• Complete banking product portfolio: 

Bank of Baroda offers a comprehensive range of banking services and financial products, many of which are used by its clients.

  • Government accounts:

Bank of Baroda’s operations is supported by a number of government accounts. Railway pensioners, for example, receive their pension from Bank of Baroda accounts. Similarly, some government profiles require a government bank account in order to get a salary or pension, in which case the Bank of Baroda has an advantage over private banks.

  • Strong Capital Position: 

As of March 31, 2016, the Bank of Baroda has a good capital adequacy ratio (CAR) of 13.2 per cent. The bank’s total assets were at INR 305,860 million. The bank’s solid capital position allows it to maintain its solvency levels even in the face of challenging market conditions.

  • Second Largest Bank: 

Bank of Baroda is India’s 2nd largest bank, with a global market capitalization of INR 9,578,080 million as of March 31, 2016.


2. Weaknesses

Weaknesses in a company or brand are elements that must be improved. So, let’s look at some of Bank of Baroda’s major weaknesses:


  • High Growth in Non-Performing Assets:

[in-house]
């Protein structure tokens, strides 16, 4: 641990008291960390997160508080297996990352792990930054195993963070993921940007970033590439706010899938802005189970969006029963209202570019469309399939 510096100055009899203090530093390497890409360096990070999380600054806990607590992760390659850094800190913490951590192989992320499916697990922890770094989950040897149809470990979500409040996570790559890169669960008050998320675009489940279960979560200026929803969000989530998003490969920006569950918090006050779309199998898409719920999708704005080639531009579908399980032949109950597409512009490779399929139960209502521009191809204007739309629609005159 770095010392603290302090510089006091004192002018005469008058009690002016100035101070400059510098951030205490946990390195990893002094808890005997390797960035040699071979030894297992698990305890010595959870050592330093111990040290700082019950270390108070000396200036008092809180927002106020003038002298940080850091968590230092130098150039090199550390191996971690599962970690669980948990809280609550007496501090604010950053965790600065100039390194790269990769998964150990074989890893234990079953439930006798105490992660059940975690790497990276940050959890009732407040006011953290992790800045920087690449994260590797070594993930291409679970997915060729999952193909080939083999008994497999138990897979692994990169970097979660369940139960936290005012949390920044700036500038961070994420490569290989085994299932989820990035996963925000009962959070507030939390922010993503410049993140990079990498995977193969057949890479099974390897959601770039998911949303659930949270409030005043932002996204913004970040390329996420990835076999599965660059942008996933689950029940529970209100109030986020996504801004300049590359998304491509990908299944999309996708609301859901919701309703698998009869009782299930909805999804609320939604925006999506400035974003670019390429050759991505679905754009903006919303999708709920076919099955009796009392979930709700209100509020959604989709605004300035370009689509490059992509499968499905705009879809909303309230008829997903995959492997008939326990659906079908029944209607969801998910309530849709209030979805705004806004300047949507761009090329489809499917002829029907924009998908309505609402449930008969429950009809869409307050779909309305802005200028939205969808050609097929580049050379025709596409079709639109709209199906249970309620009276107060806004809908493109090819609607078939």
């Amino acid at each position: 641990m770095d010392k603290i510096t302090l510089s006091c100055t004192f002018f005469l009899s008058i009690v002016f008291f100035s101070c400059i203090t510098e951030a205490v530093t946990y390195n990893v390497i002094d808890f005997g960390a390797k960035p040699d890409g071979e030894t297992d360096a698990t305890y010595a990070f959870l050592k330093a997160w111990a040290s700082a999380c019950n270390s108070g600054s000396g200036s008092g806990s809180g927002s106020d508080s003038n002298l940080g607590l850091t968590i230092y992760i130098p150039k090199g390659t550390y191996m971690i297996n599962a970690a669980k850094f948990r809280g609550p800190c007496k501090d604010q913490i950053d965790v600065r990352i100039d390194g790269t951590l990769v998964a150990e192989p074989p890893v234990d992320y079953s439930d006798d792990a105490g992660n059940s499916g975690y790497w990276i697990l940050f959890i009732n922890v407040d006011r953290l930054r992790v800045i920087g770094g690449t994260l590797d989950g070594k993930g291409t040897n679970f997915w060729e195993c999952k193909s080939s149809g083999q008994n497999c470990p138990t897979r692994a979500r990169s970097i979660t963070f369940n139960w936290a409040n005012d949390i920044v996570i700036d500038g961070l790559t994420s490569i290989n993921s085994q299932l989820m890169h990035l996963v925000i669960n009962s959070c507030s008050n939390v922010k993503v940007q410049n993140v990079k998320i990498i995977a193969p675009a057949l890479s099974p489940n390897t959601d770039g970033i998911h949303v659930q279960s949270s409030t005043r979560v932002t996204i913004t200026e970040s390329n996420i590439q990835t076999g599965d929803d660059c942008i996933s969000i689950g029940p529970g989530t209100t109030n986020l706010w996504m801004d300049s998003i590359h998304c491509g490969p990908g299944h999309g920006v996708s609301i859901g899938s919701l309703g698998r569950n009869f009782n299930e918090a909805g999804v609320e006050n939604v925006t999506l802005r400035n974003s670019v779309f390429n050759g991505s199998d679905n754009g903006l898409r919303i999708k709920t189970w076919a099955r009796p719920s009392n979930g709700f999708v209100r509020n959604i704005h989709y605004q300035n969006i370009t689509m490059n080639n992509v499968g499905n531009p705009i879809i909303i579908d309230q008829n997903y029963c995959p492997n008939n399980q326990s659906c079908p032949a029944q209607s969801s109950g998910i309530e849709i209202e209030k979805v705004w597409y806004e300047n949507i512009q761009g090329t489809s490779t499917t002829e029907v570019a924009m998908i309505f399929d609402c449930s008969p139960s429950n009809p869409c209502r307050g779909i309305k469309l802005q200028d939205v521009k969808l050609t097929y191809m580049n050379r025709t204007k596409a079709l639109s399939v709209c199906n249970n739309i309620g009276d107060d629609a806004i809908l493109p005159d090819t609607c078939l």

NPA growth is surpassing advances at the Bank of Baroda. BOB’s NPA was 9.9% of total advances in the Financial Year of 2016. The bank’s non-performing assets (NPA) have increased from 0.9 per cent in 2009 to 5% in 2016. NPA growth is outpacing the advantages of growth.

  • Low Overseas Presence:

Bank of Baroda is among Asia’s top 25 banks, although it is overly reliant on its Indian market, accounting for 89.6% of total revenue. When compared to the top ten largest banks in Asia, BOB’s contribution of operations to revenue and earnings is quite low. The lack of a global presence increases the risk of doing business.

  • Low brand equity being government banks:

Government banks have low brand equity since they advertise very little and only when funds are available. As a result, as compared to private banks, the bank has very poor brand equity. In terms of government banks, the brand equity of the State Bank of India and other state bank branches, as well as the Bank of India, is higher.

  • Forex Fraud : 

Several workers from the Bank of Baroda and HDFC have been caught up in a Forex scam throughout the years. Even the Reserve Bank of India sanctioned Bank of Baroda for a forex scam involving close to 6000 crores of rupees. Other scams involving bank workers were also reported. These hinder the trustworthy image in the minds of consumers.


3. Opportunities 

Opportunities are areas where a company’s efforts can be focused to improve results, sales, and, eventually, profit. So, let’s take a look at the opportunities Bank of Baroda has, to deliver exceptional results.